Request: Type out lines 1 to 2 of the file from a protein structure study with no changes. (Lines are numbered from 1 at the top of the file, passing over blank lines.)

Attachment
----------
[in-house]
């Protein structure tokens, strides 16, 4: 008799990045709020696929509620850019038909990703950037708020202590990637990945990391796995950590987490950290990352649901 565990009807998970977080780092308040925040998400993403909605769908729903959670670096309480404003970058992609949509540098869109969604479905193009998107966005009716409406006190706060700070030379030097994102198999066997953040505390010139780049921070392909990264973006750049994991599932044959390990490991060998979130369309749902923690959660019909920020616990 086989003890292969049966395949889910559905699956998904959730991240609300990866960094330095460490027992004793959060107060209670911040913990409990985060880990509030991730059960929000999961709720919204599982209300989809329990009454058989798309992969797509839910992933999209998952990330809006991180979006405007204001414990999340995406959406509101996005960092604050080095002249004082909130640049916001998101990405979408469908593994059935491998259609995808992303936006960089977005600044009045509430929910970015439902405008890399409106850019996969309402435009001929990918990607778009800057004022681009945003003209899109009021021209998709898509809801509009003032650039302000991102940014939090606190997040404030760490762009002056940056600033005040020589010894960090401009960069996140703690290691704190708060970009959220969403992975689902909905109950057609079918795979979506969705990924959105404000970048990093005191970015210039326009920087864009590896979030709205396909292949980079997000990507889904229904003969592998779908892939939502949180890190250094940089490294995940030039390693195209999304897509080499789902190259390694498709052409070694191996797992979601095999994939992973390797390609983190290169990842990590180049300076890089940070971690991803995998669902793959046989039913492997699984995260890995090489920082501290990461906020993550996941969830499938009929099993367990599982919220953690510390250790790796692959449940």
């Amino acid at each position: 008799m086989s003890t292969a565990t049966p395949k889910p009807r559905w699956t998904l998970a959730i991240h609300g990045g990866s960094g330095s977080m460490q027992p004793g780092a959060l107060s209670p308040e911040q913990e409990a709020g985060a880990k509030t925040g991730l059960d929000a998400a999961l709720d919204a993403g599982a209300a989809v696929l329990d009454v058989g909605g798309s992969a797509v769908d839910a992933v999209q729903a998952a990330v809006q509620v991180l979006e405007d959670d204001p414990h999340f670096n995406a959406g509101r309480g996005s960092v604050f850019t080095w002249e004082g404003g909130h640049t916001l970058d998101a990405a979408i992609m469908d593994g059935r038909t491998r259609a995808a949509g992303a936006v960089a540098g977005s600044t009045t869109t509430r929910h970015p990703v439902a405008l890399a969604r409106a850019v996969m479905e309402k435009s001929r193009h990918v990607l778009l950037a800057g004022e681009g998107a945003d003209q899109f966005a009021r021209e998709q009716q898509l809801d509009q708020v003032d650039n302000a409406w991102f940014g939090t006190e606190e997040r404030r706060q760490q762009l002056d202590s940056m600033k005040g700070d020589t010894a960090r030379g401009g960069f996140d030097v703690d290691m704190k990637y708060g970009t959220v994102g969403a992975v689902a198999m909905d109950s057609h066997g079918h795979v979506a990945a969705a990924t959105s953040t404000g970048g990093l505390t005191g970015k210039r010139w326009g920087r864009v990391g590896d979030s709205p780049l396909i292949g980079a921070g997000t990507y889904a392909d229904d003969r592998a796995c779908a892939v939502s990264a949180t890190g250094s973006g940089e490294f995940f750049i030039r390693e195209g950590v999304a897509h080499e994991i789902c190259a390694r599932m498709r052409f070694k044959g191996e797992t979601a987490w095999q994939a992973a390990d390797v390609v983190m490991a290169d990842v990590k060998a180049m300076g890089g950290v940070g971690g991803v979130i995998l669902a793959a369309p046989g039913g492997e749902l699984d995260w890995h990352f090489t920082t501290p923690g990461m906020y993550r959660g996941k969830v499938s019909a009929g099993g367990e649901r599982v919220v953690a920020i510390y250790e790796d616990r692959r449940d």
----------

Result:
[in-house]
């Protein structure tokens, strides 16, 4: 008799990045709020696929509620850019038909990703950037708020202590990637990945990391796995950590987490950290990352649901 565990009807998970977080780092308040925040998400993403909605769908729903959670670096309480404003970058992609949509540098869109969604479905193009998107966005009716409406006190706060700070030379030097994102198999066997953040505390010139780049921070392909990264973006750049994991599932044959390990490991060998979130369309749902923690959660019909920020616990 086989003890292969049966395949889910559905699956998904959730991240609300990866960094330095460490027992004793959060107060209670911040913990409990985060880990509030991730059960929000999961709720919204599982209300989809329990009454058989798309992969797509839910992933999209998952990330809006991180979006405007204001414990999340995406959406509101996005960092604050080095002249004082909130640049916001998101990405979408469908593994059935491998259609995808992303936006960089977005600044009045509430929910970015439902405008890399409106850019996969309402435009001929990918990607778009800057004022681009945003003209899109009021021209998709898509809801509009003032650039302000991102940014939090606190997040404030760490762009002056940056600033005040020589010894960090401009960069996140703690290691704190708060970009959220969403992975689902909905109950057609079918795979979506969705990924959105404000970048990093005191970015210039326009920087864009590896979030709205396909292949980079997000990507889904229904003969592998779908892939939502949180890190250094940089490294995940030039390693195209999304897509080499789902190259390694498709052409070694191996797992979601095999994939992973390797390609983190290169990842990590180049300076890089940070971690991803995998669902793959046989039913492997699984995260890995090489920082501290990461906020993550996941969830499938009929099993367990599982919220953690510390250790790796692959449940």